Soo Young Kim
Department of Family Medicine, Kangdong Sacred Heart Hospital, Hallym University College of Medicine, Seoul, Korea
A protocol is defined as “the detailed plan of a study.” Every study should have an explicitly written protocol. According to the Declaration of Helsinki, “Every research study involving human subjects must be registered in a publicly accessible database before recruitment of the first subject.” The International Committee of Medical Journal Editors mandated the registration of all clinical trial protocols. The primary reason for the registration of protocols is to prevent publication bias. Reviewing only published research results leads to an overestimation of the research results causing publication bias where positive results lead to increased submissions, publications, and a rapid turnaround time for publication. Registering all protocols significantly reduces the risk of publication bias.
The second reason why protocols should be registered is to reduce the risk of selective outcome reporting bias, which refers to reporting only positive outcomes from a specific intervention.
Temporarily, protocols were subject to registration alone, and not publication. However, this trend has recently undergone changes. A search for “protocol [ti]” in PubMed (https://pubmed.ncbi. nlm.nih.gov/) shows a sharp increase from 469 results in 2000 to 9,815 in 2021. The purpose of protocol publication may differ slightly from each perspective; researcher, academia, and society as a whole (Table 1).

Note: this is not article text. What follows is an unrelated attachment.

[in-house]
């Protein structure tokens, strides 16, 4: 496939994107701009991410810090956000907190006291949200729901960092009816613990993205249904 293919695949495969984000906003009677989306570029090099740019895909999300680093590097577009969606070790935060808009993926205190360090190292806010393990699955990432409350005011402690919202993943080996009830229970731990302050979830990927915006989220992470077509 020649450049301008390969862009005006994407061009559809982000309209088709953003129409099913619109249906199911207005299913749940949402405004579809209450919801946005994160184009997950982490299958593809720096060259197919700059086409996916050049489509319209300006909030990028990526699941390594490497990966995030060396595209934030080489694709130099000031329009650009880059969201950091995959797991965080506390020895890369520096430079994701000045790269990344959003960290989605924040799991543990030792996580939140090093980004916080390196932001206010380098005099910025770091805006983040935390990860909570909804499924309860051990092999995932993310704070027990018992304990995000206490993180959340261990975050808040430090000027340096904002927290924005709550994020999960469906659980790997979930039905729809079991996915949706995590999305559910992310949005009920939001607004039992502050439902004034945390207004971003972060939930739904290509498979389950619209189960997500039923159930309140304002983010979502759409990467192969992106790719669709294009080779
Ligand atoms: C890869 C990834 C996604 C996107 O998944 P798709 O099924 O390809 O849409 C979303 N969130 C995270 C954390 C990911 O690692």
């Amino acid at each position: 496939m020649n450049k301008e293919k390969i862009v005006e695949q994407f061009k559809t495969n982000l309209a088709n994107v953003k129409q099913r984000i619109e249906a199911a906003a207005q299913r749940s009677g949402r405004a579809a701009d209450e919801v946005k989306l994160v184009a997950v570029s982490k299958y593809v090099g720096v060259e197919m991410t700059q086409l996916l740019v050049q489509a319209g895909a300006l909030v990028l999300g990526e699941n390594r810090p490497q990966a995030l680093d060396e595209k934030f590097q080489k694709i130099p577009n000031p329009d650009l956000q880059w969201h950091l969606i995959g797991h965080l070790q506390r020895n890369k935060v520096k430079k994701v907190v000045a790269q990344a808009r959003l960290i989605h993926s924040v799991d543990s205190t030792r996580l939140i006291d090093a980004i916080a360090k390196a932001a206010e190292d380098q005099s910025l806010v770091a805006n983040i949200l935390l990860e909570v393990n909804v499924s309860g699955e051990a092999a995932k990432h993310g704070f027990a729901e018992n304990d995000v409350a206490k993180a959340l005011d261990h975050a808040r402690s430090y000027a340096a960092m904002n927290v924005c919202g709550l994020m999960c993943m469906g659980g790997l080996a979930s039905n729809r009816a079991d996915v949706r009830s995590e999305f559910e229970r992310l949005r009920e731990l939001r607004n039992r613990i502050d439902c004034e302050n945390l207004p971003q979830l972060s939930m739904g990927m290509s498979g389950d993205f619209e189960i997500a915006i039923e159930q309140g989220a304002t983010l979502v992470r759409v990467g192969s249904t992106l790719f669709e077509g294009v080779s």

Table 1. Purpose of protocol publication
|Individual researcher||1. Protocol publication is favorable for future publication.|
|2. Some journals require protocol publication.|
|3. Some journals offer automatic registration.|
|4. Authors can receive additional credit.|
|5. Methods can be improved through initial feedback.|
|6. Some journals cover the publication cost.|
|7. Some journals discount the publication cost.|
|Academia||1. Protocol publication provides the institutional review board with data on the current study.|
|2. The publication time is reduced.|
|3. Methodological errors and similar issues can be detected at an early stage and can be corrected.|
|Society||1. Research transparency is increased.|
|2. Publication bias is prevented.|
|3. Selective outcome reporting bias is prevented.|
|4. Duplication of research is avoided.|
There are several issues related to protocol publication; the first is the emergence of protocol-only journals. Several international journals have launched journals that publish only protocols, as spinoffs. For example, Nature publishes a journal called Nature Protocols and JMIR Research publishes a protocol-only journal called JMIR Research Protocols.
The second issue is to do with whether it will be protocol registration or publication that predominates. Although this is not easy to predict, there is a strong possibility that authors would push for publication, as they receive credits. Furthermore, considering that protocol publication makes it is easy to manage and promote work in the academic world, it might be advantageous as well.
The third issue is related to the possibilities of publishing protocols in domestic journals in various countries.